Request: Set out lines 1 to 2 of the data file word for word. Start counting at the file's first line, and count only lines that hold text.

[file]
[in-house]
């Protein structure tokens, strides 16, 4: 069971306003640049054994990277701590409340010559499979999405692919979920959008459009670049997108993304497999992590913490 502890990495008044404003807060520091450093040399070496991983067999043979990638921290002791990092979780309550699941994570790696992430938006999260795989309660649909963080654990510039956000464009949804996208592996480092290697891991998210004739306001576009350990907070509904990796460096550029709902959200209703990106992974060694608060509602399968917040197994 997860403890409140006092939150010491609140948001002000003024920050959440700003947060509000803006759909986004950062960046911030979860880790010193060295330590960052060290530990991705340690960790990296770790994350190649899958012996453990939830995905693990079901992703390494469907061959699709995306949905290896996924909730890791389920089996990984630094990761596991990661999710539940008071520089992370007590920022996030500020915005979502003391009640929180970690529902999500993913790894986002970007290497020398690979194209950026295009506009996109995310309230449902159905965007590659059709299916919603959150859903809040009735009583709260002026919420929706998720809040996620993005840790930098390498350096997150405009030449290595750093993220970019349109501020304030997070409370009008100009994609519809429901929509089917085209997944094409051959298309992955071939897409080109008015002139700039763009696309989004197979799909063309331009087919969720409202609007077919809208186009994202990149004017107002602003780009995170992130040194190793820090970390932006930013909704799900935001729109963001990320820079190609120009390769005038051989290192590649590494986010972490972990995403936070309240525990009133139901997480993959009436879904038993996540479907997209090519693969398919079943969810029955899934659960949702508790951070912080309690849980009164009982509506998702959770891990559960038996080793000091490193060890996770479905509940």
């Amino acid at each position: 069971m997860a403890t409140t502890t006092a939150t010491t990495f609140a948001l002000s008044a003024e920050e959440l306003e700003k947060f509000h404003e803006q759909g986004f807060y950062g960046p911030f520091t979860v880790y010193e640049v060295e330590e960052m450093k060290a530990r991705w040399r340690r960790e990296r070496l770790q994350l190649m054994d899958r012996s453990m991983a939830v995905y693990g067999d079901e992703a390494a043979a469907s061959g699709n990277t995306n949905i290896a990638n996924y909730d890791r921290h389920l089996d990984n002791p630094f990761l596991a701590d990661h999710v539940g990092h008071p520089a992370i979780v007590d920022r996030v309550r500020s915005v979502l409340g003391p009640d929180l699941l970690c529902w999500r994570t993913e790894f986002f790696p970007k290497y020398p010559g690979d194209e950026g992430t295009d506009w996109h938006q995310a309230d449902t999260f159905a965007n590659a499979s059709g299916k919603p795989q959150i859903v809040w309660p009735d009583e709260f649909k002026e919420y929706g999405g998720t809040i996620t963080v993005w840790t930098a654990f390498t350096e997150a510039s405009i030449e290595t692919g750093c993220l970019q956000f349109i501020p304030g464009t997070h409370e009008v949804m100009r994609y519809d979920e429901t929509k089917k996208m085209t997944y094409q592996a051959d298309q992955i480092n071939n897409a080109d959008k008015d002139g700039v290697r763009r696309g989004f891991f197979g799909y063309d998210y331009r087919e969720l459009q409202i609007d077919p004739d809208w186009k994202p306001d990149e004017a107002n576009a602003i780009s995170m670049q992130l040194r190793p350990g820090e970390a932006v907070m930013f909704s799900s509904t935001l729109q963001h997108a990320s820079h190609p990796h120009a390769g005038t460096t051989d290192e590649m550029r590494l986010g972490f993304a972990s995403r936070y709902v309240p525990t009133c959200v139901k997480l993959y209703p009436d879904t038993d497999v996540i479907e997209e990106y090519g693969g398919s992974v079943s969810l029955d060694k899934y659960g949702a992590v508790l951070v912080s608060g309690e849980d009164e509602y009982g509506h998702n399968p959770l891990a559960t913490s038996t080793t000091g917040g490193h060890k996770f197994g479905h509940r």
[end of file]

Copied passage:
[in-house]
């Protein structure tokens, strides 16, 4: 069971306003640049054994990277701590409340010559499979999405692919979920959008459009670049997108993304497999992590913490 502890990495008044404003807060520091450093040399070496991983067999043979990638921290002791990092979780309550699941994570790696992430938006999260795989309660649909963080654990510039956000464009949804996208592996480092290697891991998210004739306001576009350990907070509904990796460096550029709902959200209703990106992974060694608060509602399968917040197994 997860403890409140006092939150010491609140948001002000003024920050959440700003947060509000803006759909986004950062960046911030979860880790010193060295330590960052060290530990991705340690960790990296770790994350190649899958012996453990939830995905693990079901992703390494469907061959699709995306949905290896996924909730890791389920089996990984630094990761596991990661999710539940008071520089992370007590920022996030500020915005979502003391009640929180970690529902999500993913790894986002970007290497020398690979194209950026295009506009996109995310309230449902159905965007590659059709299916919603959150859903809040009735009583709260002026919420929706998720809040996620993005840790930098390498350096997150405009030449290595750093993220970019349109501020304030997070409370009008100009994609519809429901929509089917085209997944094409051959298309992955071939897409080109008015002139700039763009696309989004197979799909063309331009087919969720409202609007077919809208186009994202990149004017107002602003780009995170992130040194190793820090970390932006930013909704799900935001729109963001990320820079190609120009390769005038051989290192590649590494986010972490972990995403936070309240525990009133139901997480993959009436879904038993996540479907997209090519693969398919079943969810029955899934659960949702508790951070912080309690849980009164009982509506998702959770891990559960038996080793000091490193060890996770479905509940």